#cyberbullying | #cyberbully | Arsenal legend Thierry Henry gives up social media citing toxic atmosphere

Arsenal legend Thierry Henry is the latest footballer to take a stand against online abuse. He announced this week that he would no longer be using social media until companies such as Twitter, Facebook and Instagram do something to address the problems of racism and cyber-bullying.

The following statement was posted to his now disabled Twitter and Instagram accounts:

“Hi Guys. From tomorrow morning I will be removing myself from social media until the people in power are able to regulate their platforms with the same vigour and ferocity that they currently do when you infringe copyright.

“The sheer volume of racism, bullying and resulting mental torture to individuals is too toxic to ignore. There HAS to be some accountability.

“It is far too easy to create an account, use it to bully and harass without consequence and still remain anonymous.

“Until this changes, I will be disabling my accounts across all social platforms. I’m hoping this happens soon.”

Arsenal later put out a post in support of Henry:

Social media has become such an distressingly ever-present part of life. Many footballers have embraced these various platforms in order to interact with fans, promote personal causes and establish their brand. Unfortunately, the ugly side of social media has become a huge problem. Online abuse and racism have led many athletes to shut down their accounts and leave the vitriol behind.

Henry is hoping that his action will help lead to change. The Arsenal legend is followed by 2.3 million people on Twitter as well as 2.7 million on Instagram.

The list of Premier League players that have been victims of online trolls is long and includes Arsenal players Willian and Eddie Nketiah. Other players that have been subjected to racist abuse include Marcus Rashford, Antonio Rudiger, Patrick van Aanholt, Alex Jankewitz, Antony Martial, and Reece James. These are, depressingly, just a very, very select few.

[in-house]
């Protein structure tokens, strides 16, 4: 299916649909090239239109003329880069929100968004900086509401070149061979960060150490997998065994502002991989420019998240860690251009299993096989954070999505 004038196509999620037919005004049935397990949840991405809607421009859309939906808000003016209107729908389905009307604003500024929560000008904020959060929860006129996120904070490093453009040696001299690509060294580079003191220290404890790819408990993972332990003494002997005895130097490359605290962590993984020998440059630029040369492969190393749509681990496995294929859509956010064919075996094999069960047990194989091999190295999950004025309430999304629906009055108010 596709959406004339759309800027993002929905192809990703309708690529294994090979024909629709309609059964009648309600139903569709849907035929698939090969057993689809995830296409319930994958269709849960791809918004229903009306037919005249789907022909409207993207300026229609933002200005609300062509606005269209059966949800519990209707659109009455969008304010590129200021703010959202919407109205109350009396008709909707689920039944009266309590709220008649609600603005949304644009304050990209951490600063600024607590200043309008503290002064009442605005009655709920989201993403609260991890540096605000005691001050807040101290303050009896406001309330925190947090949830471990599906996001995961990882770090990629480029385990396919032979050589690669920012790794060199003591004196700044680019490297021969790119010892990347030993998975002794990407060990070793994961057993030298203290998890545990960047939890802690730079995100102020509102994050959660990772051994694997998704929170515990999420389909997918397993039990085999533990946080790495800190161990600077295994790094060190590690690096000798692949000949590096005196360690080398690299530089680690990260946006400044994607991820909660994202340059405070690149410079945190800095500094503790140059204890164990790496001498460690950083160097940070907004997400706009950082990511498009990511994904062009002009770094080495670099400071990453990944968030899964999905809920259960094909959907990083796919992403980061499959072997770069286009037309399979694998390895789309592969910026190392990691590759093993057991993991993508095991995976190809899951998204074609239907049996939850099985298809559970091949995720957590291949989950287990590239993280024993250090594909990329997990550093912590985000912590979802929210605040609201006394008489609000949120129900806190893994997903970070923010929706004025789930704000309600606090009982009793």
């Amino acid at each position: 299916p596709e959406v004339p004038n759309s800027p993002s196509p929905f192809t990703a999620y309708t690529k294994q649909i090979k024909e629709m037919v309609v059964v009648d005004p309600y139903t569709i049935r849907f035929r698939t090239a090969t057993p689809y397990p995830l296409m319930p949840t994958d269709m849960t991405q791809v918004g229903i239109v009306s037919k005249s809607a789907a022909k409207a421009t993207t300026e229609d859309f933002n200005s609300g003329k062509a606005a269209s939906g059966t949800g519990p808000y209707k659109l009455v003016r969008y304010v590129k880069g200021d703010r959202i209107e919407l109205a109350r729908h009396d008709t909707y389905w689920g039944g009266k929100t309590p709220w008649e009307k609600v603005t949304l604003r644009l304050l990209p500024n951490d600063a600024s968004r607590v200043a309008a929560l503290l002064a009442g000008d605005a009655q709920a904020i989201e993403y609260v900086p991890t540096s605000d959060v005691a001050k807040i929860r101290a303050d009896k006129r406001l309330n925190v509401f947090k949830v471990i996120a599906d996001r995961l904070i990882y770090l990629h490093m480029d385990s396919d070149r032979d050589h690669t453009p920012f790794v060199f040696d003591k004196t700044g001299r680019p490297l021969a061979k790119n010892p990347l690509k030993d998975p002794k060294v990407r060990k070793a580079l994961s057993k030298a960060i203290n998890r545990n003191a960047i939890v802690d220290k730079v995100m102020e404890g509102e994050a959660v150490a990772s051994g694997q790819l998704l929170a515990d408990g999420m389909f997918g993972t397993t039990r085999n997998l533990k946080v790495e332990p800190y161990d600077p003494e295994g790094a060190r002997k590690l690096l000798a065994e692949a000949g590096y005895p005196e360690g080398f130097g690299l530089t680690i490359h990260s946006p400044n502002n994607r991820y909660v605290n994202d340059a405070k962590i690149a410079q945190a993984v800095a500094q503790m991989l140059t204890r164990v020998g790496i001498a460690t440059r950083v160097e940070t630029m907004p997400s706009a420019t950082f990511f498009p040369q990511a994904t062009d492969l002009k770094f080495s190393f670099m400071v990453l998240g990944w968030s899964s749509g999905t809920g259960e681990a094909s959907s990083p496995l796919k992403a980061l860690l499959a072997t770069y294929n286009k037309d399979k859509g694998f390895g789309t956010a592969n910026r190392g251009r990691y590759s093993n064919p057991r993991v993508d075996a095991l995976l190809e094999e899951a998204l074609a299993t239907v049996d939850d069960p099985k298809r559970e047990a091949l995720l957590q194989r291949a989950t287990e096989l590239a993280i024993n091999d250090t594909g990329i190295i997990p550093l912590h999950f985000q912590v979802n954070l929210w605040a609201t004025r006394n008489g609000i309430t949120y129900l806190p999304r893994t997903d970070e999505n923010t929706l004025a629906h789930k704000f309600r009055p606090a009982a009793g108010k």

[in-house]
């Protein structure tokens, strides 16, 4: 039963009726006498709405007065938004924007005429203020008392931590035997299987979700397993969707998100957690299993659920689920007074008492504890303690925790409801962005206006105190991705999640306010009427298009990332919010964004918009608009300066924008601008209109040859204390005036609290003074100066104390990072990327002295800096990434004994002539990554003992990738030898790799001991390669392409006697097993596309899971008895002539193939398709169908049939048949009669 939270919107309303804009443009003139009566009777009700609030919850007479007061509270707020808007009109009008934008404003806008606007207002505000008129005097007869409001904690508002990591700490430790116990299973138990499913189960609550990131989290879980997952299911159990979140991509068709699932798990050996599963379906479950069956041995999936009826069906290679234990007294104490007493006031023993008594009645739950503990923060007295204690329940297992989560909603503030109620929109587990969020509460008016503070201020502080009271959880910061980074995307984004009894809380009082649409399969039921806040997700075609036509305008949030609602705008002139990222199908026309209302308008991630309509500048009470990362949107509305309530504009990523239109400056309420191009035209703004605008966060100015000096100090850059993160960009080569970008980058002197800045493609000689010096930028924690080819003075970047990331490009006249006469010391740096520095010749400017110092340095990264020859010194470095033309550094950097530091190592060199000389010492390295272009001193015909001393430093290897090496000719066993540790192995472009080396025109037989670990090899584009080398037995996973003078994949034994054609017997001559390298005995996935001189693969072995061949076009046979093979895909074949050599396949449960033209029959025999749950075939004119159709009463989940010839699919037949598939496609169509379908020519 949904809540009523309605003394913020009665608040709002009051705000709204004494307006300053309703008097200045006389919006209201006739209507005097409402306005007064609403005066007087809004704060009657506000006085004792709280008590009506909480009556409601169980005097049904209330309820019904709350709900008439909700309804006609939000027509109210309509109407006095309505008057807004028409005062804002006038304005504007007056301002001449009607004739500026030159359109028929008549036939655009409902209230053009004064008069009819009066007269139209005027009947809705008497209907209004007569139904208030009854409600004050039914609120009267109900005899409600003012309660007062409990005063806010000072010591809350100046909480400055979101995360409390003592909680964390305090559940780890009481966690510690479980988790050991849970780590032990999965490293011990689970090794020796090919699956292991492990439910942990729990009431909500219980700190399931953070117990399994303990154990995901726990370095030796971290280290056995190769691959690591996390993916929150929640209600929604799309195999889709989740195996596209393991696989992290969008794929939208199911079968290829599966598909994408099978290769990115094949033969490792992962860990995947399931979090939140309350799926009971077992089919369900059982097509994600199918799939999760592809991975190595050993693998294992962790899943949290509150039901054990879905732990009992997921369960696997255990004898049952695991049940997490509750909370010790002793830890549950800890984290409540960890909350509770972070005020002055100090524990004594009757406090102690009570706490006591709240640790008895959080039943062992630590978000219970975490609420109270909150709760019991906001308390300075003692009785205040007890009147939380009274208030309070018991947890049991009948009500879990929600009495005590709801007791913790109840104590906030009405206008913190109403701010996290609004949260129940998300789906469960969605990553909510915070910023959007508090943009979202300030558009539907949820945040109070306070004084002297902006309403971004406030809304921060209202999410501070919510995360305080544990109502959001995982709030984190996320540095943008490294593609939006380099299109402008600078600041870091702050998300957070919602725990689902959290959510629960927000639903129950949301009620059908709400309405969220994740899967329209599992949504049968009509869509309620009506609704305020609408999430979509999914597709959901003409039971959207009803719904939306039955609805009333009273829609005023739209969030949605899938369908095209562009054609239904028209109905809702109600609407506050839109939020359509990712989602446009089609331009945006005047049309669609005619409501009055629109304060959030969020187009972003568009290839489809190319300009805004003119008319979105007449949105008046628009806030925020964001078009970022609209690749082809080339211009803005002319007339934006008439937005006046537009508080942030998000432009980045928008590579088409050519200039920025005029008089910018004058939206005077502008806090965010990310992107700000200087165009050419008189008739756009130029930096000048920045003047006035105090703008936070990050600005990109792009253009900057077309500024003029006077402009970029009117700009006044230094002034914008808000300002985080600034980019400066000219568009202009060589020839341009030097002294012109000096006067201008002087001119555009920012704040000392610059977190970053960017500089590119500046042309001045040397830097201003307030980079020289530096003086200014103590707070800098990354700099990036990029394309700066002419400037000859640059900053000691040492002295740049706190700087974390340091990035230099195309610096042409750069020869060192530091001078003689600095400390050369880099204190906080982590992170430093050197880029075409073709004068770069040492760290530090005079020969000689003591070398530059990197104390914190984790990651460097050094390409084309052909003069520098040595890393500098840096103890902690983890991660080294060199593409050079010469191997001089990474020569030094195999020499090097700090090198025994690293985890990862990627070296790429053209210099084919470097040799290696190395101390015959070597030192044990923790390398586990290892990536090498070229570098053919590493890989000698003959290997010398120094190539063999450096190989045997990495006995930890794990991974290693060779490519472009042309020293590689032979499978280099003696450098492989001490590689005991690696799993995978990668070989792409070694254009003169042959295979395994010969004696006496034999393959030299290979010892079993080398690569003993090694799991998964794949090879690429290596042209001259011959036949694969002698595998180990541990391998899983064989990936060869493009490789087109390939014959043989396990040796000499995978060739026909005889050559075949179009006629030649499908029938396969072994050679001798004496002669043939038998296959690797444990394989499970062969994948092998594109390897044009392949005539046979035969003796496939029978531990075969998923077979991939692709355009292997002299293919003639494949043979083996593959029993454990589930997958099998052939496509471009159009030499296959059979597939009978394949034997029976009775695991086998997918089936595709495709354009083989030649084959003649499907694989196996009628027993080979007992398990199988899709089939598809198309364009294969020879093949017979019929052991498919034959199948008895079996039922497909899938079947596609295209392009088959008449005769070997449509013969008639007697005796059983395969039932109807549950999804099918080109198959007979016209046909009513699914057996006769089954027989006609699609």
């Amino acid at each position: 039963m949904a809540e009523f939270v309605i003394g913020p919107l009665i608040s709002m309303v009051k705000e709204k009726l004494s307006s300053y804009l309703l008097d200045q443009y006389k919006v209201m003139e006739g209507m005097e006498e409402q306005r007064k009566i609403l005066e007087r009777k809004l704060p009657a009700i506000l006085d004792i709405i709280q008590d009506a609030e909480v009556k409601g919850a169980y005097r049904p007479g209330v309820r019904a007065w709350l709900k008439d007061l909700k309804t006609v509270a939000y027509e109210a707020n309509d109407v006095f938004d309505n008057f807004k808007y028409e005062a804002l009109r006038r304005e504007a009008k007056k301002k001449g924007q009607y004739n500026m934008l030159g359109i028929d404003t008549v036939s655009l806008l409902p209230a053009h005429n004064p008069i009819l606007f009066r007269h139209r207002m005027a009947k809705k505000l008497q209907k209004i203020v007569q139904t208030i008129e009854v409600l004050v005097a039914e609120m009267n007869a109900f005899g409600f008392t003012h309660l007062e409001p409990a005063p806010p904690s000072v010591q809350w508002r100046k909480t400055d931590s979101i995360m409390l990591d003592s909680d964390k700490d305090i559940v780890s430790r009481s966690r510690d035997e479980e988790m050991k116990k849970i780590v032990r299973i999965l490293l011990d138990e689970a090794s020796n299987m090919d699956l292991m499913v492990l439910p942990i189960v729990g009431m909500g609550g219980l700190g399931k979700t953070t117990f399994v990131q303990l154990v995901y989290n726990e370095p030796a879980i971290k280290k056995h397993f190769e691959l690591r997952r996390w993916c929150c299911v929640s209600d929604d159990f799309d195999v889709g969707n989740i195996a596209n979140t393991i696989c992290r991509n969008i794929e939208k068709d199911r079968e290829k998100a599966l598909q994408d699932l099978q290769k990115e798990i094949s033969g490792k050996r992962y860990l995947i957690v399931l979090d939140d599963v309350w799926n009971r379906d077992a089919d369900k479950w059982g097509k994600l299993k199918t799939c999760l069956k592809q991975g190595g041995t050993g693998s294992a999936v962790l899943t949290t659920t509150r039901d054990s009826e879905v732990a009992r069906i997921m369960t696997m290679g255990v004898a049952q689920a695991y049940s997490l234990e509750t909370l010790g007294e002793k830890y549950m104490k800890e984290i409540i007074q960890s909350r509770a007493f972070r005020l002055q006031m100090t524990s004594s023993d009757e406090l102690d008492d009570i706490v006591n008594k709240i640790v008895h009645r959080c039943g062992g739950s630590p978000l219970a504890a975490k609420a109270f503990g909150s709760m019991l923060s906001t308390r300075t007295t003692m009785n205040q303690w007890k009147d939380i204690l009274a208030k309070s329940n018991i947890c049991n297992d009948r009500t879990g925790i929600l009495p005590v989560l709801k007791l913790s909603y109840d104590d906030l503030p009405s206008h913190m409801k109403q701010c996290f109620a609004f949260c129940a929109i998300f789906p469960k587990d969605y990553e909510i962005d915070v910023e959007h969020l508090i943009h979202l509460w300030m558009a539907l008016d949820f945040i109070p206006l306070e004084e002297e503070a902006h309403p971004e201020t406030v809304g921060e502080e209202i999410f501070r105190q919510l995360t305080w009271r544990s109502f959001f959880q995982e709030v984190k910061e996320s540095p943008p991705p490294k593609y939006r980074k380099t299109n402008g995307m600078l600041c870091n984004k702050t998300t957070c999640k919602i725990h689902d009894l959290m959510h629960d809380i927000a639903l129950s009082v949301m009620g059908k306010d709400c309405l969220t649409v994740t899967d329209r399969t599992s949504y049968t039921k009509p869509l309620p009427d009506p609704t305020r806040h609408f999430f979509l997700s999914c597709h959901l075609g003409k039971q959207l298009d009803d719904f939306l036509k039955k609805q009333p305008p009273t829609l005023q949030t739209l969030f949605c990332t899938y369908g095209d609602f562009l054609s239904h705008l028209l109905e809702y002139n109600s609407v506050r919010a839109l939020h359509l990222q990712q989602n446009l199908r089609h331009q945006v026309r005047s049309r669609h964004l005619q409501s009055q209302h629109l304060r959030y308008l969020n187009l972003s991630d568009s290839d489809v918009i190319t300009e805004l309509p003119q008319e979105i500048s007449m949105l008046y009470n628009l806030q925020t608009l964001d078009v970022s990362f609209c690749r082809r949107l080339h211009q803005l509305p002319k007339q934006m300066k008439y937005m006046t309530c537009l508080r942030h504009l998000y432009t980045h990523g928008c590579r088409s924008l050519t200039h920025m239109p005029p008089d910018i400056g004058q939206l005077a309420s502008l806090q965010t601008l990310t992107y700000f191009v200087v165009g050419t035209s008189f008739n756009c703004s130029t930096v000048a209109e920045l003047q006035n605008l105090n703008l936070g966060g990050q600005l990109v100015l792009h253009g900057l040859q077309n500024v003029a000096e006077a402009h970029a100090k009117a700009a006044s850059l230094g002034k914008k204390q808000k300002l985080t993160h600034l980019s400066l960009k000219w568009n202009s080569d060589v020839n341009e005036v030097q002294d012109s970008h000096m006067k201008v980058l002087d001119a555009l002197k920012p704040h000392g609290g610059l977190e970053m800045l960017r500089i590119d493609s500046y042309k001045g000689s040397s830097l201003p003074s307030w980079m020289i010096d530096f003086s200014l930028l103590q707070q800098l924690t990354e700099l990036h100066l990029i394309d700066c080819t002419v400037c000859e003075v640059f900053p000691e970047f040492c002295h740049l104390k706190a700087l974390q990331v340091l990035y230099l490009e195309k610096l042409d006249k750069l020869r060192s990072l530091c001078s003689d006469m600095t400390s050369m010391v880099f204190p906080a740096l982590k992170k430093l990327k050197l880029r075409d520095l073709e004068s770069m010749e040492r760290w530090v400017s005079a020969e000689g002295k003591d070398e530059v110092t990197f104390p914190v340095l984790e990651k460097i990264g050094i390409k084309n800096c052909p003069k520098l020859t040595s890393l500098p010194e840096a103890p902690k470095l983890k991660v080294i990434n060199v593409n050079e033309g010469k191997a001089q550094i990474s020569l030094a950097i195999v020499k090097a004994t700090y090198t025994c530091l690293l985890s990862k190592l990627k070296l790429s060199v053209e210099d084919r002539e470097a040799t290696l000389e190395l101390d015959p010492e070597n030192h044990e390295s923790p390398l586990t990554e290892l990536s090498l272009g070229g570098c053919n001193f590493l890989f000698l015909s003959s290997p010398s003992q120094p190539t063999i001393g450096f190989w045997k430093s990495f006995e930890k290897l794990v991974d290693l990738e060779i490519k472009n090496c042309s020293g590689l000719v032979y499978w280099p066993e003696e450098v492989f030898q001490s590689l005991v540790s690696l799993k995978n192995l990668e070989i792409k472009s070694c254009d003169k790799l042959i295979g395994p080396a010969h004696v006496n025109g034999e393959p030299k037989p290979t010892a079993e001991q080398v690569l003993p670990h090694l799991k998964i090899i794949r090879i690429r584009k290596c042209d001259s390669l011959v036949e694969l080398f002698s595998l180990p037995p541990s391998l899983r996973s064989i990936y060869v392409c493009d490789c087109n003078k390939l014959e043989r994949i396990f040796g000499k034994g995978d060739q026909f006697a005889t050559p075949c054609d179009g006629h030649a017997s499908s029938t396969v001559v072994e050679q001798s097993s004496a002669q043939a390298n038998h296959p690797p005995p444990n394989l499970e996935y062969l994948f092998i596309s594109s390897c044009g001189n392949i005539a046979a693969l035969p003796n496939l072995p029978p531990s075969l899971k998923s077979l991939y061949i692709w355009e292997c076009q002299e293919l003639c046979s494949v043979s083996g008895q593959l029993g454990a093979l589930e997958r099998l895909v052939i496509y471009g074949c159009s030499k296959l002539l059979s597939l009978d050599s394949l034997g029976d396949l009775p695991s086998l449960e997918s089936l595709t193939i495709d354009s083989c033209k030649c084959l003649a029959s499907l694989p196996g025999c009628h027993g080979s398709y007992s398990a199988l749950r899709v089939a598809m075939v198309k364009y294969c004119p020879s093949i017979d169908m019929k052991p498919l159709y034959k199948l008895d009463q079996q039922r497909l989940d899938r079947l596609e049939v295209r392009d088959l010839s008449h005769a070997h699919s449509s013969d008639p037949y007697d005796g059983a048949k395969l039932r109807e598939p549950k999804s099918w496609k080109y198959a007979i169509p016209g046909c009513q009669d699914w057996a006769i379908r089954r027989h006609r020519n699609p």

In addition to racism, players have also been on the receiving end of homophobic comments and personal threats. Granit Xhaka and Hector Bellerin are two Gunners that have been subjected to this type of abuse.

Last month Arsenal’s Chief Executive Vinai Venkatesham addressed the issue at the Financial Times’ Business of Football summit: “The abuse of so many of our black footballers on social channels is probably and possibly the biggest problem we have in the game at the moment.”

Secretary of state for culture, media, and sport, Oliver Dowden addressed Henry’s announcement: “No one should have to switch off social media because of abuse. Social media firms must do more to tackle this, and we are introducing new laws to hold platforms to account. This is complex and we must get it right, but I’m absolutely determined to tackle racist abuse online.”

Journalist Darren Lewis added his voice to the conversation:

In February the Premier League along with the FA sent a letter to Twitter CEO Jack Dorsey and Facebook’s founder Mark Zuckerberg asking them to figure out a solution to eradicate abuse from their platforms.

Henry’s statement is a call to action for social media heads. When he says “the sheer volume of racism, bullying and resulting mental torture to individuals is too toxic to ignore. There HAS to be some accountability” he is asking that these companies be held responsible for the content that is carried on their platforms.

The problem of online abuse is not going away. Perhaps if others followed Henry’s example and stopped using social media, the heads of these companies might be forced to deal with this problem.

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